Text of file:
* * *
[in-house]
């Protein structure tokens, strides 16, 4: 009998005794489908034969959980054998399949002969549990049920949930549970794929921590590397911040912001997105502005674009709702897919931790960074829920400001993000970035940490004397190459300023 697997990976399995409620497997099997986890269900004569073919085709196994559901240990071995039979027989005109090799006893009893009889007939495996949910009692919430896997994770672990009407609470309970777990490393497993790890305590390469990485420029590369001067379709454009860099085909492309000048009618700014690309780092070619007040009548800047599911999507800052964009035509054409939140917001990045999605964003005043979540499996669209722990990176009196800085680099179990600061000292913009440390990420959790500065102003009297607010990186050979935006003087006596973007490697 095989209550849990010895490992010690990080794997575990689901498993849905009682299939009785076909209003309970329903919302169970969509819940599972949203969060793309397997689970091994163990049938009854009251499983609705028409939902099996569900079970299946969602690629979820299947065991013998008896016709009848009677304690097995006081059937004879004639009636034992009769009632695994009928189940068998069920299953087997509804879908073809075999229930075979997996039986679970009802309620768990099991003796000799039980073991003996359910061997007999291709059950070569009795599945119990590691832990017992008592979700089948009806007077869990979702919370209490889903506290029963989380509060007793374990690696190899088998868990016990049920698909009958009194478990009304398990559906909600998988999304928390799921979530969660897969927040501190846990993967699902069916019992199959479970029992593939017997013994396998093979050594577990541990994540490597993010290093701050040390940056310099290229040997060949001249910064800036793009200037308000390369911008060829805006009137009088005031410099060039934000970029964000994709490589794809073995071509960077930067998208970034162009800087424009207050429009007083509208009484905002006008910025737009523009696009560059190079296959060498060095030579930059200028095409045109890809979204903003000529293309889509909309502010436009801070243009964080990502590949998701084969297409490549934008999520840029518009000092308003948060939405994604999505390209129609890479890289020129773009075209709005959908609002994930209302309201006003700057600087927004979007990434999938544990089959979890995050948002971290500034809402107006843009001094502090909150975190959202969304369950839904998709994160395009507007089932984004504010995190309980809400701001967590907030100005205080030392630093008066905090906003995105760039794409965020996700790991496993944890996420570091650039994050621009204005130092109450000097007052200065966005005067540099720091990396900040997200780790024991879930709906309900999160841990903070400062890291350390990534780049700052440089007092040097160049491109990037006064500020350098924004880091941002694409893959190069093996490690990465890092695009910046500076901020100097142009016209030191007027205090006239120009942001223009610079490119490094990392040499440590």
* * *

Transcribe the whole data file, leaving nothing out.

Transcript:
[in-house]
């Protein structure tokens, strides 16, 4: 009998005794489908034969959980054998399949002969549990049920949930549970794929921590590397911040912001997105502005674009709702897919931790960074829920400001993000970035940490004397190459300023 697997990976399995409620497997099997986890269900004569073919085709196994559901240990071995039979027989005109090799006893009893009889007939495996949910009692919430896997994770672990009407609470309970777990490393497993790890305590390469990485420029590369001067379709454009860099085909492309000048009618700014690309780092070619007040009548800047599911999507800052964009035509054409939140917001990045999605964003005043979540499996669209722990990176009196800085680099179990600061000292913009440390990420959790500065102003009297607010990186050979935006003087006596973007490697 095989209550849990010895490992010690990080794997575990689901498993849905009682299939009785076909209003309970329903919302169970969509819940599972949203969060793309397997689970091994163990049938009854009251499983609705028409939902099996569900079970299946969602690629979820299947065991013998008896016709009848009677304690097995006081059937004879004639009636034992009769009632695994009928189940068998069920299953087997509804879908073809075999229930075979997996039986679970009802309620768990099991003796000799039980073991003996359910061997007999291709059950070569009795599945119990590691832990017992008592979700089948009806007077869990979702919370209490889903506290029963989380509060007793374990690696190899088998868990016990049920698909009958009194478990009304398990559906909600998988999304928390799921979530969660897969927040501190846990993967699902069916019992199959479970029992593939017997013994396998093979050594577990541990994540490597993010290093701050040390940056310099290229040997060949001249910064800036793009200037308000390369911008060829805006009137009088005031410099060039934000970029964000994709490589794809073995071509960077930067998208970034162009800087424009207050429009007083509208009484905002006008910025737009523009696009560059190079296959060498060095030579930059200028095409045109890809979204903003000529293309889509909309502010436009801070243009964080990502590949998701084969297409490549934008999520840029518009000092308003948060939405994604999505390209129609890479890289020129773009075209709005959908609002994930209302309201006003700057600087927004979007990434999938544990089959979890995050948002971290500034809402107006843009001094502090909150975190959202969304369950839904998709994160395009507007089932984004504010995190309980809400701001967590907030100005205080030392630093008066905090906003995105760039794409965020996700790991496993944890996420570091650039994050621009204005130092109450000097007052200065966005005067540099720091990396900040997200780790024991879930709906309900999160841990903070400062890291350390990534780049700052440089007092040097160049491109990037006064500020350098924004880091941002694409893959190069093996490690990465890092695009910046500076901020100097142009016209030191007027205090006239120009942001223009610079490119490094990392040499440590």